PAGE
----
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Tech: do kids need more or less?

Last month, the Sandbox Summit@MIT Game Changers conference asked whether kids need more or less technology. While the majority of the people in the room probably said 'more' (it was MIT, after all), the answer isn't that simple.
May 19, 2011

Last month, the Sandbox Summit@MIT Game Changers conference asked whether kids need more or less technology. While the majority of the people in the room probably said ‘more’ (it was MIT, after all), the answer isn’t that simple. In a discussion led by e-Line’s Alan Gershenfeld, with multi-screen panelists from PBS Kids Interactive, Microsoft, and Barnes & Noble.com, the participants considered the fine line between new media that’s mind-boggling and that which is mind-numbing.

Every discussion like this always boils down to a love/hate relationship with technology. Yes, technology is a necessity. Kids need to learn how to manipulate their way through 21st century skills. Yes, technology can be addictive. Kids need to be encouraged to turn it off and play in real time in real places. So what can we, as makers and miners, distributors and users of kids’ media do?

For starters:

1.          Create such imaginative, inspiring, and innovative new media that kids can’t wait to engage.

2.           Build natural restraints into the products– a character in the game that suggests taking a break, a dictionary in an e-book, an off-line element of play.

In this golden age of transmedia, it’s no longer a question of more or less tech, but rather better tech to balance kids’ media diets. Check out a couple of smart examples I’ve seen:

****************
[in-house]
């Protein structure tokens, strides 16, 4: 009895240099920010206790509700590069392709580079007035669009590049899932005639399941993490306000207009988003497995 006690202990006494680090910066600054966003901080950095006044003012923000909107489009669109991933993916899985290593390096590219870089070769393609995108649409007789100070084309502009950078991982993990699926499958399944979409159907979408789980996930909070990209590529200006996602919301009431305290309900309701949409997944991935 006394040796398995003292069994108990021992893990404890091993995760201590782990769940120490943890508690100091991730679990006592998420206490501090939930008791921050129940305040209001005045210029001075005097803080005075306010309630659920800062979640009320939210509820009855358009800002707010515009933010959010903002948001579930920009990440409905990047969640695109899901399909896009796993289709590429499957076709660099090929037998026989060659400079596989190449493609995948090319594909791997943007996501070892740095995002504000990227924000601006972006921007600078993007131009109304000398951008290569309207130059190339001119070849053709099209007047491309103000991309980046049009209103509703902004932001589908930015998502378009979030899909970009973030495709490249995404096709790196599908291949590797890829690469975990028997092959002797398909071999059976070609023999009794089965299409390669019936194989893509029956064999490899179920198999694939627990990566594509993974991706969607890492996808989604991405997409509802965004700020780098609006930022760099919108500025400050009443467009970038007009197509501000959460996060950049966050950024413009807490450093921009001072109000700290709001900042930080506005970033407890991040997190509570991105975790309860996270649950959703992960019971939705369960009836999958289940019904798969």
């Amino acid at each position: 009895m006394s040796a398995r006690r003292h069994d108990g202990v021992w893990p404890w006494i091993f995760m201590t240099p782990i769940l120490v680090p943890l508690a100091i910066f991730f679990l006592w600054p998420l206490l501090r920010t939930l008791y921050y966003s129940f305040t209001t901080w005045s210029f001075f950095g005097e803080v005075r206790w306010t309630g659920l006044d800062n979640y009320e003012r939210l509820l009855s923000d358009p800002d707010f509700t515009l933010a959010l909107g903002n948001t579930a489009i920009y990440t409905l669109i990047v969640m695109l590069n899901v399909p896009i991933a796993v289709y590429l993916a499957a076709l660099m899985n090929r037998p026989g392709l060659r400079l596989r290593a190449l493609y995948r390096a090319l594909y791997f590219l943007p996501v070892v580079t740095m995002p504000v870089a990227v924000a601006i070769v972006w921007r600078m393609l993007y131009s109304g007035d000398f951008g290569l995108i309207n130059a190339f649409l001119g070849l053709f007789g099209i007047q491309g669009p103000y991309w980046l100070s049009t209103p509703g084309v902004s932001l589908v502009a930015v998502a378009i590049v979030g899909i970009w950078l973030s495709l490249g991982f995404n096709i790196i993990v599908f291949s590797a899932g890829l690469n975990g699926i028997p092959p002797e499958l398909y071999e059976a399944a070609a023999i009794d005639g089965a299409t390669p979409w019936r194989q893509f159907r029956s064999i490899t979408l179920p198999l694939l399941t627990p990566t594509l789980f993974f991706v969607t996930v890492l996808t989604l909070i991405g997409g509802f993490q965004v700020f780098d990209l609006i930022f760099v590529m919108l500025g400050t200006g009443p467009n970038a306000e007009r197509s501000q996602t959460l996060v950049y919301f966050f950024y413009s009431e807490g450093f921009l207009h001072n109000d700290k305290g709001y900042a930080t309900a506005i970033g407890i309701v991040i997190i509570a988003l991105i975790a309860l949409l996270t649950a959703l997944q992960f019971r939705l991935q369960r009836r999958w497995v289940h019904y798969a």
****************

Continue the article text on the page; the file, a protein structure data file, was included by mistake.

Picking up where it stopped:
Vanished, the ARG developed by MIT’s Education Arcade and The Smithsonian Museum; Callaway Digital Arts’ Miss Spider’s Bedtime Story; and LionTV’s Horrible Histories on BBC.

Miss Spider’s Bedtime Story by Callabway Digital Arts turns a favorite tale into an immersive play experience. Starting with the rich content of a good story, CDA distills the essence of the Miss Spider brand using the technology of an iPhone and iPad.


Vanished, an episodic ARG developed by MIT and The Smithsonian Museum challenges kids to figure out the cause of an environmental disaster using on-line games and puzzles, as well as off-line museum visits, activities, and scientific deduction. Vanished started with 3000 players in its first week, and doubled that number within two weeks.

LionTV’s Horrible Histories on BBC engages kids by spinning historical facts using outrageous songs, elaborate costumes, and gruesome humor. Think Monty Python meets Schoolhouse Rock.

Send me what you’ve seen that’s great (or not). I’m itching to get my hands on it. Email: wendy@sandboxsummit.org.

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